Two main theoretical models have been used to examine grievance systems. The first approach, the exit-voice model, was introduced by a labor economist, Albert Hirschman, to explain consumer behavior but was later applied to the employment context. According to the model, an organization learns about workplace problems via two major methods: exit or voice. The exit method is when employees leave the organization, and the voice method is when employees complain about the problem directly to the organization (e.g., grievance filing). The voice method is considered better for the organization, because organizations can learn about the problem directly and more quickly. This model predicts that more loyal employees will use voice methods to communicate workplace complaints and voice (e.g., grievance system activity) will be associated with positive outcomes for the organization.
The second theoretical approach draws from the due process and procedural justice literature. In the grievance system context, this theoretical approach focuses on elements of the grievance system as they relate to the perceived fairness of the system. According to this theoretical approach, the perceived fairness of the system will be associated with higher grievance system usage.
Predictors of Grievance Filing
There are a number of ways in which an employee can address a complaint about a workplace issue besides filing a grievance. An employee could try to resolve the complaint on his or her own by discussing it informally with the other party, or the employee could use some alternate dispute resolution services provided by the employer, such as using the assistance of an ombudsperson or mediator. An individual could also pursue litigation through the courts system or choose not to address the complaint at all. This range of possibilities for addressing complaints has led several scientists to examine factors that relate to the use of grievance systems.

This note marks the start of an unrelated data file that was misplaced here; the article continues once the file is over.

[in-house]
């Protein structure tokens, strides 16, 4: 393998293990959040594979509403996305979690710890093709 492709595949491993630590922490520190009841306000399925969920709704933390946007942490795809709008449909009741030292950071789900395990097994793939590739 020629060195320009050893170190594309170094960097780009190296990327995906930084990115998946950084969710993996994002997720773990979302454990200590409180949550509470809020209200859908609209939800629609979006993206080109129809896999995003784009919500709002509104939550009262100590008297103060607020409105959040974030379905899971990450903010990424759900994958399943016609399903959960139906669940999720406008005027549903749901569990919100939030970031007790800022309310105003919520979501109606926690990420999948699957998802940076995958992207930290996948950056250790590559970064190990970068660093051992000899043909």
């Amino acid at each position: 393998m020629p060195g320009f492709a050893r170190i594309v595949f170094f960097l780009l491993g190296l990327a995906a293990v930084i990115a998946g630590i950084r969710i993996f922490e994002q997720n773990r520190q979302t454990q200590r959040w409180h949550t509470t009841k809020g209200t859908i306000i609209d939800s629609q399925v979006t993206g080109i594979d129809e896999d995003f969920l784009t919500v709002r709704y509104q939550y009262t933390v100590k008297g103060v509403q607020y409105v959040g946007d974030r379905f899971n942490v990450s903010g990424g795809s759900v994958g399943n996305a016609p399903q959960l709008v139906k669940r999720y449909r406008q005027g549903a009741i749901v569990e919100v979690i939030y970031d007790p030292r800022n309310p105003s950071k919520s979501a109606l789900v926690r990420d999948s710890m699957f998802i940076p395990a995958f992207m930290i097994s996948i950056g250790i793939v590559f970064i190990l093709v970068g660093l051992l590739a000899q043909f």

There are considerable differences across industries and organizations in the extent to which grievance systems are actually used. The earliest research examined the relation between demographic characteristics (e.g., sex, race, age) and grievance filing (using the grievance system). The findings were generally weak and inconsistent. That is, there is no strong support for the idea that one demographic group (e.g., younger workers) is more likely to file grievances than another group (e.g., older workers).
Today, scientists focus on how characteristics of the grievance system relate to grievance system usage. Most of this research draws from relevant due process and procedural justice theory. The empirical findings are largely supportive of this theoretical approach. For example, employees are more likely to use grievance systems that are considered more credible and have decision makers who are perceived to be fair and neutral. Another important factor is whether employees perceive there to be a low likelihood of punishment (being retaliated against) for grievance filing. Grievance systems that allow grievance filers to have an advocate assist them with the process are associated with higher grievance rates. This helps to explain why union grievance systems are used more frequently than nonunion grievance systems.
Some research focuses on how the characteristics of the organization and economy relate to grievance activity. Theoretical arguments suggest that the culture and norms within the organization for expressing disparate views is related to grievance filing. Also, empirical evidence demonstrates that organizations that offer a number of different dispute resolution alternatives have lower grievance-filing rates. High unemployment rates are associated with higher grievance activity, suggesting that higher barriers to leaving the organization are important factors.